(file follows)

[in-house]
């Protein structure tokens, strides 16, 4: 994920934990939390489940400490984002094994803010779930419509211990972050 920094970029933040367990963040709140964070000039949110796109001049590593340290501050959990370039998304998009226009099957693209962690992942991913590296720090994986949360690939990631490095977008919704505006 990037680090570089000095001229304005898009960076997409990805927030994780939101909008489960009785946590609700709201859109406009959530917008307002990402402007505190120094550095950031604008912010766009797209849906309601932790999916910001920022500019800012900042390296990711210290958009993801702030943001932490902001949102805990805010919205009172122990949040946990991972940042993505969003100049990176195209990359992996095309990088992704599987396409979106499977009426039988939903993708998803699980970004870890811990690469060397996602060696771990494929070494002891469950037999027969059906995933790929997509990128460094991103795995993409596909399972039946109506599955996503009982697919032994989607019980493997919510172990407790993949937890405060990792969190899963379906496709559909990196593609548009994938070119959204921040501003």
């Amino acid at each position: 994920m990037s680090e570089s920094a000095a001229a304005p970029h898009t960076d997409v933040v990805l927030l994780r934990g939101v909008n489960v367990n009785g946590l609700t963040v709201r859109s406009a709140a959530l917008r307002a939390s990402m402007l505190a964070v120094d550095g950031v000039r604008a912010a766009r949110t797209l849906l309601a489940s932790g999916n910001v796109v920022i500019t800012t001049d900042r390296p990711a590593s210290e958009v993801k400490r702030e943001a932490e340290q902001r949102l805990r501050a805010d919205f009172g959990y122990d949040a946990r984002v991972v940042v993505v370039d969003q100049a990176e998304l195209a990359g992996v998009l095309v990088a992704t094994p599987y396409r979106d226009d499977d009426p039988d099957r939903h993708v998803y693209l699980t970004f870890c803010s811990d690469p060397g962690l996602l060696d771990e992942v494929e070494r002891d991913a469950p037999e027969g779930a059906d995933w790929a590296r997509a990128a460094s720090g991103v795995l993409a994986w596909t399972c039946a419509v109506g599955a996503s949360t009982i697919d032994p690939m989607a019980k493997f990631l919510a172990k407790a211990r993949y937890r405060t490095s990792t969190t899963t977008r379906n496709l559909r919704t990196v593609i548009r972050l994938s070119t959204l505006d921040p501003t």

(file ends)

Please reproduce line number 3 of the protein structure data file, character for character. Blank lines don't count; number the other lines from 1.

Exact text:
């Amino acid at each position: 994920m990037s680090e570089s920094a000095a001229a304005p970029h898009t960076d997409v933040v990805l927030l994780r934990g939101v909008n489960v367990n009785g946590l609700t963040v709201r859109s406009a709140a959530l917008r307002a939390s990402m402007l505190a964070v120094d550095g950031v000039r604008a912010a766009r949110t797209l849906l309601a489940s932790g999916n910001v796109v920022i500019t800012t001049d900042r390296p990711a590593s210290e958009v993801k400490r702030e943001a932490e340290q902001r949102l805990r501050a805010d919205f009172g959990y122990d949040a946990r984002v991972v940042v993505v370039d969003q100049a990176e998304l195209a990359g992996v998009l095309v990088a992704t094994p599987y396409r979106d226009d499977d009426p039988d099957r939903h993708v998803y693209l699980t970004f870890c803010s811990d690469p060397g962690l996602l060696d771990e992942v494929e070494r002891d991913a469950p037999e027969g779930a059906d995933w790929a590296r997509a990128a460094s720090g991103v795995l993409a994986w596909t399972c039946a419509v109506g599955a996503s949360t009982i697919d032994p690939m989607a019980k493997f990631l919510a172990k407790a211990r993949y937890r405060t490095s990792t969190t899963t977008r379906n496709l559909r919704t990196v593609i548009r972050l994938s070119t959204l505006d921040p501003t």